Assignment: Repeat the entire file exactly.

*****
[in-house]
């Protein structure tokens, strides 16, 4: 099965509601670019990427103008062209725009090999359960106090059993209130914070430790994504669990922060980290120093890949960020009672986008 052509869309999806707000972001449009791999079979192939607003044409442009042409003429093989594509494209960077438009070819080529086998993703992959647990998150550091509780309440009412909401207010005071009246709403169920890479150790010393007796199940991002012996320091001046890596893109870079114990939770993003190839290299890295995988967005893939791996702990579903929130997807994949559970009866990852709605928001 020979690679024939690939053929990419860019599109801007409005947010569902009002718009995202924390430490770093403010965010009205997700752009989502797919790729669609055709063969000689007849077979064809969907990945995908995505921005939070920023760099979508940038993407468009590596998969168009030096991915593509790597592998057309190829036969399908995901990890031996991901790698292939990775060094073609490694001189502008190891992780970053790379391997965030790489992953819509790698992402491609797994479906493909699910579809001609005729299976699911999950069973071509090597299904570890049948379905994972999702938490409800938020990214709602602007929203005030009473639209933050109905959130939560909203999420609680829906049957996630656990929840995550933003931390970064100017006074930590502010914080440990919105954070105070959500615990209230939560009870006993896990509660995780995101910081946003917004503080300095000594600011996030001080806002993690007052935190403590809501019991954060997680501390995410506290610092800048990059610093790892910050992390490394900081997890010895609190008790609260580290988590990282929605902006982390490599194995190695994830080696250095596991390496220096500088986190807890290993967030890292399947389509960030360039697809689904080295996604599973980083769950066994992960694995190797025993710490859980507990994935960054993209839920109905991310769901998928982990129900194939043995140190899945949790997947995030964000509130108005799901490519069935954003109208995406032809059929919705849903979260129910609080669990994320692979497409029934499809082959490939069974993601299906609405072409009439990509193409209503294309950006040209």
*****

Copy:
[in-house]
């Protein structure tokens, strides 16, 4: 099965509601670019990427103008062209725009090999359960106090059993209130914070430790994504669990922060980290120093890949960020009672986008 052509869309999806707000972001449009791999079979192939607003044409442009042409003429093989594509494209960077438009070819080529086998993703992959647990998150550091509780309440009412909401207010005071009246709403169920890479150790010393007796199940991002012996320091001046890596893109870079114990939770993003190839290299890295995988967005893939791996702990579903929130997807994949559970009866990852709605928001 020979690679024939690939053929990419860019599109801007409005947010569902009002718009995202924390430490770093403010965010009205997700752009989502797919790729669609055709063969000689007849077979064809969907990945995908995505921005939070920023760099979508940038993407468009590596998969168009030096991915593509790597592998057309190829036969399908995901990890031996991901790698292939990775060094073609490694001189502008190891992780970053790379391997965030790489992953819509790698992402491609797994479906493909699910579809001609005729299976699911999950069973071509090597299904570890049948379905994972999702938490409800938020990214709602602007929203005030009473639209933050109905959130939560909203999420609680829906049957996630656990929840995550933003931390970064100017006074930590502010914080440990919105954070105070959500615990209230939560009870006993896990509660995780995101910081946003917004503080300095000594600011996030001080806002993690007052935190403590809501019991954060997680501390995410506290610092800048990059610093790892910050992390490394900081997890010895609190008790609260580290988590990282929605902006982390490599194995190695994830080696250095596991390496220096500088986190807890290993967030890292399947389509960030360039697809689904080295996604599973980083769950066994992960694995190797025993710490859980507990994935960054993209839920109905991310769901998928982990129900194939043995140190899945949790997947995030964000509130108005799901490519069935954003109208995406032809059929919705849903979260129910609080669990994320692979497409029934499809082959490939069974993601299906609405072409009439990509193409209503294309950006040209």